Frequent Flier VIP: Meet the Guy Who Never Waits at the Airport
Secret frequent flier clubs aren't just for George Clooney and his new movie.
Dec. 17, 2009— -- Airport lines are a thing of the past for Tom Stuker. So are middle seats, waiting on hold when calling customer service and missed connections.
Instead, his air travels bring him complimentary cocktails, first name greetings and a hidden check-in process.
Stuker has flown nearly 700,000 miles this year alone, criss-crossing the globe for work as an automobile sales consultant. Over the years, he has racked up nearly 8.8 million miles on United Airlines, making him the top member of the airline's Mileage Plus frequent flier program.
Stuker's travel has earned him a spot in a secret group of super-elite frequent fliers that is essentially so valuable to the airlines they will do anything for them.
These once-secret clubs -- which airlines are still very reluctant to speak about -- are getting new attention, thanks to George Clooney. In his new movie 'Up in the Air,' Clooney's high-flying character, Ryan Bingham, details the life of a 10-million-miler, from the free round-the-world airline tickets right down to the personal greeting from ticket agents who have likely never met him.
Mega-mileage members like Stuker are a level far beyond the typical frequent flier.
"There's no such thing as weather delays for these types of people," said Randy Petersen, founder of FlyerTalk.com and editor of InsideFlyer magazine. "It's the service that all of us as travelers wish we had."
United spokeswoman Robin Urbanski Janikowski describes the airline's high-mileage program, Global Services, as the airline industry's answer to Yale University's secretive Skull and Bones club, which counts presidents, senators and CEOs as among its past members.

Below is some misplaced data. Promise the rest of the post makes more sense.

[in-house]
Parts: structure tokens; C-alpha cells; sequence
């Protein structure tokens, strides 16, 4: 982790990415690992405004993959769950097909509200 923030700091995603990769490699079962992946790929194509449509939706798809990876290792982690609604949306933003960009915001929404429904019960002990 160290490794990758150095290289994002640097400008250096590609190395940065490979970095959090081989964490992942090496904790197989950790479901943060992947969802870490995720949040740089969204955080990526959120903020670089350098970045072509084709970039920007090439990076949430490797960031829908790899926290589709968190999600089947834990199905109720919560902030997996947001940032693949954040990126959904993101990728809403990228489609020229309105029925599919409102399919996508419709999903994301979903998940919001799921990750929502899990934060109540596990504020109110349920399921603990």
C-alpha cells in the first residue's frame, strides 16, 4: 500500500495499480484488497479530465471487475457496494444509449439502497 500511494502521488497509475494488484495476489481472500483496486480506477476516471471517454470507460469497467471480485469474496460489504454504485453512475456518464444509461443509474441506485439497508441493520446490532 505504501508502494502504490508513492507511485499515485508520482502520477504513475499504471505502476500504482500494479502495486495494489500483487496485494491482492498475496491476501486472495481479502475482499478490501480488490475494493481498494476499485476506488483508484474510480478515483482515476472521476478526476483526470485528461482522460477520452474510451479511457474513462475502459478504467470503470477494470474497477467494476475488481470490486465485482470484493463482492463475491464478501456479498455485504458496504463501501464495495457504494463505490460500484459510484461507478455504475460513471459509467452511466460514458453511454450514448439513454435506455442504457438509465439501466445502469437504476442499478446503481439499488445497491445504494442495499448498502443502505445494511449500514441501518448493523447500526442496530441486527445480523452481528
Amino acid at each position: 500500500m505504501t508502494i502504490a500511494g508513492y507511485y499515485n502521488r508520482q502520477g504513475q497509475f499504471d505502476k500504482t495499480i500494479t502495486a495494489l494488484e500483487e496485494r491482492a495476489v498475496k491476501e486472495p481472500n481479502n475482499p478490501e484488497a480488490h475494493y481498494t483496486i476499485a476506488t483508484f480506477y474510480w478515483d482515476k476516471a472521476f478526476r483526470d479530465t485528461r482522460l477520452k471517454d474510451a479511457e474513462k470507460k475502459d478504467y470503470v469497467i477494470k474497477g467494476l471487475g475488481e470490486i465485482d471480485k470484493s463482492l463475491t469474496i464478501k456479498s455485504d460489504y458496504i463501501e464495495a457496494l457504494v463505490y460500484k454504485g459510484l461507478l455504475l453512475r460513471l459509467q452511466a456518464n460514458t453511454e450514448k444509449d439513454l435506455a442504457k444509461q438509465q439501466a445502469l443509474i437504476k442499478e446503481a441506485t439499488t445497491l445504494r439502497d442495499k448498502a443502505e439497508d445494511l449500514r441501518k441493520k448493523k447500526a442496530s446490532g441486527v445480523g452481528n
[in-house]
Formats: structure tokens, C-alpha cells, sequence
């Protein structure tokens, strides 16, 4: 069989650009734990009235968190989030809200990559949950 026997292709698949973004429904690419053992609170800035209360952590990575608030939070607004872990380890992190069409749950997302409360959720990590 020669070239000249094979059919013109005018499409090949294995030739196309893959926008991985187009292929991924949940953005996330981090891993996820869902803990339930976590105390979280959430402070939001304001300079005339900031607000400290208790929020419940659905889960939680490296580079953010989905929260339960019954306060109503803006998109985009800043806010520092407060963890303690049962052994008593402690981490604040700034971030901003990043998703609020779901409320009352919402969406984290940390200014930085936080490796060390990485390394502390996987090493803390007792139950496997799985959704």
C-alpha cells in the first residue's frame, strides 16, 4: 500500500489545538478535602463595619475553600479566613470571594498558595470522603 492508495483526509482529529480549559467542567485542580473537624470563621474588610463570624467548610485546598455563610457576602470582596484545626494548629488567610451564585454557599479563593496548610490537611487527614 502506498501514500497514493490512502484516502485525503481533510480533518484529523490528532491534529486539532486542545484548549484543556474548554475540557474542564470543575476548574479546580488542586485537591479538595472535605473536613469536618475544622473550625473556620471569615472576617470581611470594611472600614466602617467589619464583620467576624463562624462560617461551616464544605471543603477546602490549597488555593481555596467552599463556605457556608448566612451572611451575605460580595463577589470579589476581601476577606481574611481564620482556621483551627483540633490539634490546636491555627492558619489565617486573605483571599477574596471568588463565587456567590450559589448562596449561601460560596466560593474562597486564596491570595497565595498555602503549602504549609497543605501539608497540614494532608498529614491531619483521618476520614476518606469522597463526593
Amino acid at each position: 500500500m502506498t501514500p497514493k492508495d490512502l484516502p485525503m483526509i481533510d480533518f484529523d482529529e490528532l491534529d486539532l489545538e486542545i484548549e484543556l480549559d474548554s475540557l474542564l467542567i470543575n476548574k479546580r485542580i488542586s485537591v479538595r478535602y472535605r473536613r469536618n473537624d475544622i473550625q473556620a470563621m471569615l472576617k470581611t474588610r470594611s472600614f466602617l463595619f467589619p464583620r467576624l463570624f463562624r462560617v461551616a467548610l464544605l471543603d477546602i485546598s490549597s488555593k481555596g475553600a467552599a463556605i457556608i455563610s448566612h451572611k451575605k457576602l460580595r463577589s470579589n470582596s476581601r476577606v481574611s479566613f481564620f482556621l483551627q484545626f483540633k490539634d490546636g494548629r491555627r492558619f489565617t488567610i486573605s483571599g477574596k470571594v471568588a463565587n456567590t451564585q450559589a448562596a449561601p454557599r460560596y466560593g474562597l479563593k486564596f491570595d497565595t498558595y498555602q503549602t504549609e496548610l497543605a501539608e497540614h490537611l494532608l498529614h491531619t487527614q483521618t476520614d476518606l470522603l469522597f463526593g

"You don't know what you get until you are in it, and then you don't want to leave," Urbanski Janikowski said. "It's a world that not many folks know even exists."
Fliers like Stuker arrive at special check-in areas where agents greet them by name and whisk away their bags. Their boarding passes are already printed, and at some airports an agent simply opens a hidden door, leading them to the very front of the security checkpoint line.
Most people have seen these passengers boarding planes before everybody else. They also get first choice of meals before the airline runs out of either beef or chicken, and there is even a special team dedicated to finding and delivering their lost luggage.
But the real perks come when a flight is delayed or a connection is too tight for mere coach travelers to make.
Before the traveler has landed, the airline's staff will automatically rebook him or her on the next flight -- possibly even bumping somebody else -- and have a special agent meet the traveler at their gate with the new boarding pass. A modified golf cart is waiting to speed the traveler through the terminal to the next flight.
"They really, really, really take care of you," Stuker said. "They'll have you rebooked, they'll meet you at the gate so you aren't panicking and they will arrange for any and all means to get you to that flight. They'll personally escort you through security."
In some extreme cases, the airlines will even hold a connecting flight and have a car waiting for the passenger that will race across the tarmac to the next plane -- bypassing the busy terminals. There have even been reports of a helicopter once being sent to help a traveler stuck in traffic.
Consider it high-roller service without the Las Vegas casino.
"It is total, total VIP," Stuker said.
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